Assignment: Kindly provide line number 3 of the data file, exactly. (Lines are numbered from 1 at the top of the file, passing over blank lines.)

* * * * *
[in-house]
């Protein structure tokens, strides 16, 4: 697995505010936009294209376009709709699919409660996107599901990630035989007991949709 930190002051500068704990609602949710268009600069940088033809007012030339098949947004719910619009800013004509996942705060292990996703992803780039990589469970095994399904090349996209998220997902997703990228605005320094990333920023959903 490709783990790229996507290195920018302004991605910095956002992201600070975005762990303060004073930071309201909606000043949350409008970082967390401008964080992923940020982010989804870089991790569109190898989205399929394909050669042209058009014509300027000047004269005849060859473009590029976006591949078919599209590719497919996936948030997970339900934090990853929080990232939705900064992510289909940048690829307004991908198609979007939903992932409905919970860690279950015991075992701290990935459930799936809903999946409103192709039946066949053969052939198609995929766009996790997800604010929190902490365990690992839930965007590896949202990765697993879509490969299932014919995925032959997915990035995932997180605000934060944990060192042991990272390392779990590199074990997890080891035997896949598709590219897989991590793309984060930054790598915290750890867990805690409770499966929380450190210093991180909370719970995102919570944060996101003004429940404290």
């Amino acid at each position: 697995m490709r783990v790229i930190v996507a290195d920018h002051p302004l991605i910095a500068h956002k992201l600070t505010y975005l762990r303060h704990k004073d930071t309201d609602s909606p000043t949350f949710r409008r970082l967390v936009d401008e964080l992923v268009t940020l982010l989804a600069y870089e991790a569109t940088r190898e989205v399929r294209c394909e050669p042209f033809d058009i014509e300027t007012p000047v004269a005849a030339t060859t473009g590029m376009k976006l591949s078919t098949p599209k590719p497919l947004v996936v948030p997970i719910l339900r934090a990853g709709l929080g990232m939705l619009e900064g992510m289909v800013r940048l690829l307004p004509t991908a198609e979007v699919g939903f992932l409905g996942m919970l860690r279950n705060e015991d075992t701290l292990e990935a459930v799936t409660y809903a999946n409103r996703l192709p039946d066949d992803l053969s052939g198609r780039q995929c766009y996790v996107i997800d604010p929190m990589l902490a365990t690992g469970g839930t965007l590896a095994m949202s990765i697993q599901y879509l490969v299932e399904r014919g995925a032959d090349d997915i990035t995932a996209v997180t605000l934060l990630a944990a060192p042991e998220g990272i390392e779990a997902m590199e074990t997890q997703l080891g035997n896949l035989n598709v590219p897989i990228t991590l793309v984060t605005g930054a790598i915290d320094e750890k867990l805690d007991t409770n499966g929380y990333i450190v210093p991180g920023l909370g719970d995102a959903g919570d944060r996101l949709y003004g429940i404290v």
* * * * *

């Amino acid at each position: 697995m490709r783990v790229i930190v996507a290195d920018h002051p302004l991605i910095a500068h956002k992201l600070t505010y975005l762990r303060h704990k004073d930071t309201d609602s909606p000043t949350f949710r409008r970082l967390v936009d401008e964080l992923v268009t940020l982010l989804a600069y870089e991790a569109t940088r190898e989205v399929r294209c394909e050669p042209f033809d058009i014509e300027t007012p000047v004269a005849a030339t060859t473009g590029m376009k976006l591949s078919t098949p599209k590719p497919l947004v996936v948030p997970i719910l339900r934090a990853g709709l929080g990232m939705l619009e900064g992510m289909v800013r940048l690829l307004p004509t991908a198609e979007v699919g939903f992932l409905g996942m919970l860690r279950n705060e015991d075992t701290l292990e990935a459930v799936t409660y809903a999946n409103r996703l192709p039946d066949d992803l053969s052939g198609r780039q995929c766009y996790v996107i997800d604010p929190m990589l902490a365990t690992g469970g839930t965007l590896a095994m949202s990765i697993q599901y879509l490969v299932e399904r014919g995925a032959d090349d997915i990035t995932a996209v997180t605000l934060l990630a944990a060192p042991e998220g990272i390392e779990a997902m590199e074990t997890q997703l080891g035997n896949l035989n598709v590219p897989i990228t991590l793309v984060t605005g930054a790598i915290d320094e750890k867990l805690d007991t409770n499966g929380y990333i450190v210093p991180g920023l909370g719970d995102a959903g919570d944060r996101l949709y003004g429940i404290v």